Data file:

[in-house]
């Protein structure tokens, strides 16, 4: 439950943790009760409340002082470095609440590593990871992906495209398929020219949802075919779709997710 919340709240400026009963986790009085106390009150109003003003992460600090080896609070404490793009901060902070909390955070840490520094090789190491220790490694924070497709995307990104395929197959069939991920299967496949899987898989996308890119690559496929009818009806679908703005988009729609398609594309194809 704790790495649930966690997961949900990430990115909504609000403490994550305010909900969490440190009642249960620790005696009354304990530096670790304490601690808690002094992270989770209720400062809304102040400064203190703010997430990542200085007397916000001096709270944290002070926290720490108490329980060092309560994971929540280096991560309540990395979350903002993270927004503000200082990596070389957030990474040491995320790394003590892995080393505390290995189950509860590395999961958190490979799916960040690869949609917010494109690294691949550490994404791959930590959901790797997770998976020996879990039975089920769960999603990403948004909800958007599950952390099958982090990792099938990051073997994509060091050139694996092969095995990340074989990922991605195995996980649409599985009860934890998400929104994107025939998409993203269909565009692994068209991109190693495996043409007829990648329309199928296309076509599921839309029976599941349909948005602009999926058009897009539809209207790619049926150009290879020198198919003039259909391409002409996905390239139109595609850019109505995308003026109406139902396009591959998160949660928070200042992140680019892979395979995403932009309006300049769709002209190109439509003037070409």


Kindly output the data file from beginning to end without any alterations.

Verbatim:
[in-house]
């Protein structure tokens, strides 16, 4: 439950943790009760409340002082470095609440590593990871992906495209398929020219949802075919779709997710 919340709240400026009963986790009085106390009150109003003003992460600090080896609070404490793009901060902070909390955070840490520094090789190491220790490694924070497709995307990104395929197959069939991920299967496949899987898989996308890119690559496929009818009806679908703005988009729609398609594309194809 704790790495649930966690997961949900990430990115909504609000403490994550305010909900969490440190009642249960620790005696009354304990530096670790304490601690808690002094992270989770209720400062809304102040400064203190703010997430990542200085007397916000001096709270944290002070926290720490108490329980060092309560994971929540280096991560309540990395979350903002993270927004503000200082990596070389957030990474040491995320790394003590892995080393505390290995189950509860590395999961958190490979799916960040690869949609917010494109690294691949550490994404791959930590959901790797997770998976020996879990039975089920769960999603990403948004909800958007599950952390099958982090990792099938990051073997994509060091050139694996092969095995990340074989990922991605195995996980649409599985009860934890998400929104994107025939998409993203269909565009692994068209991109190693495996043409007829990648329309199928296309076509599921839309029976599941349909948005602009999926058009897009539809209207790619049926150009290879020198198919003039259909391409002409996905390239139109595609850019109505995308003026109406139902396009591959998160949660928070200042992140680019892979395979995403932009309006300049769709002209190109439509003037070409």